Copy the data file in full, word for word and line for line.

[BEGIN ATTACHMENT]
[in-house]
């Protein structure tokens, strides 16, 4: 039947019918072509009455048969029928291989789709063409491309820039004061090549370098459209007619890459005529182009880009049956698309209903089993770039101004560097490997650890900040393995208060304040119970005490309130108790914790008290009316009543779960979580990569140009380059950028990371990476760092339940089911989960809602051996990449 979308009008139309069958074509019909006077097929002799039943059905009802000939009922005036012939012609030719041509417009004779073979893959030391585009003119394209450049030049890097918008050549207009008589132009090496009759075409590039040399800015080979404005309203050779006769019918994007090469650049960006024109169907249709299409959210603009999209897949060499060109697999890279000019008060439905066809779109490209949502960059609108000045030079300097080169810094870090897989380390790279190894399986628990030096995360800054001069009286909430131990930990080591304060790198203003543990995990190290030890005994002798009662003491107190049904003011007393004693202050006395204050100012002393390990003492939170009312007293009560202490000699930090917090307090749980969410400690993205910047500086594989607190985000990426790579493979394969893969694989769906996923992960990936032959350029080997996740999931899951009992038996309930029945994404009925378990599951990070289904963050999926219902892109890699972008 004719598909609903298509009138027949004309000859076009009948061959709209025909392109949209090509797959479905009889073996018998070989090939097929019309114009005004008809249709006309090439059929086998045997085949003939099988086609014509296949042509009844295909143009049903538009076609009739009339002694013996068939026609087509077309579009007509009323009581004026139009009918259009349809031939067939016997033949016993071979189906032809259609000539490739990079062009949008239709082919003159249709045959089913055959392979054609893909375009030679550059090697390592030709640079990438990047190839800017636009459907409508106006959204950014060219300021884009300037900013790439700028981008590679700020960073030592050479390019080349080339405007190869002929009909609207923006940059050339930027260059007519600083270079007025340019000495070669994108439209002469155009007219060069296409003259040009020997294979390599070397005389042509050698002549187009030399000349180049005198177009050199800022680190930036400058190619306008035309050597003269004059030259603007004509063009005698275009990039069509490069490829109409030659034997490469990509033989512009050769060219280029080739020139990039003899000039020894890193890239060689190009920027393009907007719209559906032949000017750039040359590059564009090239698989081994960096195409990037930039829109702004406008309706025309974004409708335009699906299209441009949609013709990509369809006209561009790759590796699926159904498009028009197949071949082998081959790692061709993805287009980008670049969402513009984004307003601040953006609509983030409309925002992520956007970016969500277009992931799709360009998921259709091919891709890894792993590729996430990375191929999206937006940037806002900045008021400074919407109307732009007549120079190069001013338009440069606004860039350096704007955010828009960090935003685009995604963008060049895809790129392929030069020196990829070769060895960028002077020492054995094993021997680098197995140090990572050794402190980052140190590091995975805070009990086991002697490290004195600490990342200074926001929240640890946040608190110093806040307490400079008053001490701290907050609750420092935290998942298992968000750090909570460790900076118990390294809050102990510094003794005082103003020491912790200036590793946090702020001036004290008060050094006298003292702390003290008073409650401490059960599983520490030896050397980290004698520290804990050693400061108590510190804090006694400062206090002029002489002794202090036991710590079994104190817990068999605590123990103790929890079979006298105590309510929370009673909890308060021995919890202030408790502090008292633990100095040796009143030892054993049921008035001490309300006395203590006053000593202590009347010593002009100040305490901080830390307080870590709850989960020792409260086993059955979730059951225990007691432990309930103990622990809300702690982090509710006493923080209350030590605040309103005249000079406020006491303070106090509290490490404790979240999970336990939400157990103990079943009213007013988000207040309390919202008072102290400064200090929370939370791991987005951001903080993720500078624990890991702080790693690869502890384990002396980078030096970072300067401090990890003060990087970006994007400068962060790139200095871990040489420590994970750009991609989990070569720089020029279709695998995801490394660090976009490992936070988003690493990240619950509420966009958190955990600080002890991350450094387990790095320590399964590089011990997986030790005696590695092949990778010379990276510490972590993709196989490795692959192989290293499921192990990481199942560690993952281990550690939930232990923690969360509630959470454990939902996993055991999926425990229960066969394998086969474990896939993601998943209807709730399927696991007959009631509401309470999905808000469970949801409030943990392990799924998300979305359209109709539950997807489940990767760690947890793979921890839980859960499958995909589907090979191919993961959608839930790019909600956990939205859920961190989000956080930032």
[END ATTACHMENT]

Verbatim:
[in-house]
């Protein structure tokens, strides 16, 4: 039947019918072509009455048969029928291989789709063409491309820039004061090549370098459209007619890459005529182009880009049956698309209903089993770039101004560097490997650890900040393995208060304040119970005490309130108790914790008290009316009543779960979580990569140009380059950028990371990476760092339940089911989960809602051996990449 979308009008139309069958074509019909006077097929002799039943059905009802000939009922005036012939012609030719041509417009004779073979893959030391585009003119394209450049030049890097918008050549207009008589132009090496009759075409590039040399800015080979404005309203050779006769019918994007090469650049960006024109169907249709299409959210603009999209897949060499060109697999890279000019008060439905066809779109490209949502960059609108000045030079300097080169810094870090897989380390790279190894399986628990030096995360800054001069009286909430131990930990080591304060790198203003543990995990190290030890005994002798009662003491107190049904003011007393004693202050006395204050100012002393390990003492939170009312007293009560202490000699930090917090307090749980969410400690993205910047500086594989607190985000990426790579493979394969893969694989769906996923992960990936032959350029080997996740999931899951009992038996309930029945994404009925378990599951990070289904963050999926219902892109890699972008 004719598909609903298509009138027949004309000859076009009948061959709209025909392109949209090509797959479905009889073996018998070989090939097929019309114009005004008809249709006309090439059929086998045997085949003939099988086609014509296949042509009844295909143009049903538009076609009739009339002694013996068939026609087509077309579009007509009323009581004026139009009918259009349809031939067939016997033949016993071979189906032809259609000539490739990079062009949008239709082919003159249709045959089913055959392979054609893909375009030679550059090697390592030709640079990438990047190839800017636009459907409508106006959204950014060219300021884009300037900013790439700028981008590679700020960073030592050479390019080349080339405007190869002929009909609207923006940059050339930027260059007519600083270079007025340019000495070669994108439209002469155009007219060069296409003259040009020997294979390599070397005389042509050698002549187009030399000349180049005198177009050199800022680190930036400058190619306008035309050597003269004059030259603007004509063009005698275009990039069509490069490829109409030659034997490469990509033989512009050769060219280029080739020139990039003899000039020894890193890239060689190009920027393009907007719209559906032949000017750039040359590059564009090239698989081994960096195409990037930039829109702004406008309706025309974004409708335009699906299209441009949609013709990509369809006209561009790759590796699926159904498009028009197949071949082998081959790692061709993805287009980008670049969402513009984004307003601040953006609509983030409309925002992520956007970016969500277009992931799709360009998921259709091919891709890894792993590729996430990375191929999206937006940037806002900045008021400074919407109307732009007549120079190069001013338009440069606004860039350096704007955010828009960090935003685009995604963008060049895809790129392929030069020196990829070769060895960028002077020492054995094993021997680098197995140090990572050794402190980052140190590091995975805070009990086991002697490290004195600490990342200074926001929240640890946040608190110093806040307490400079008053001490701290907050609750420092935290998942298992968000750090909570460790900076118990390294809050102990510094003794005082103003020491912790200036590793946090702020001036004290008060050094006298003292702390003290008073409650401490059960599983520490030896050397980290004698520290804990050693400061108590510190804090006694400062206090002029002489002794202090036991710590079994104190817990068999605590123990103790929890079979006298105590309510929370009673909890308060021995919890202030408790502090008292633990100095040796009143030892054993049921008035001490309300006395203590006053000593202590009347010593002009100040305490901080830390307080870590709850989960020792409260086993059955979730059951225990007691432990309930103990622990809300702690982090509710006493923080209350030590605040309103005249000079406020006491303070106090509290490490404790979240999970336990939400157990103990079943009213007013988000207040309390919202008072102290400064200090929370939370791991987005951001903080993720500078624990890991702080790693690869502890384990002396980078030096970072300067401090990890003060990087970006994007400068962060790139200095871990040489420590994970750009991609989990070569720089020029279709695998995801490394660090976009490992936070988003690493990240619950509420966009958190955990600080002890991350450094387990790095320590399964590089011990997986030790005696590695092949990778010379990276510490972590993709196989490795692959192989290293499921192990990481199942560690993952281990550690939930232990923690969360509630959470454990939902996993055991999926425990229960066969394998086969474990896939993601998943209807709730399927696991007959009631509401309470999905808000469970949801409030943990392990799924998300979305359209109709539950997807489940990767760690947890793979921890839980859960499958995909589907090979191919993961959608839930790019909600956990939205859920961190989000956080930032």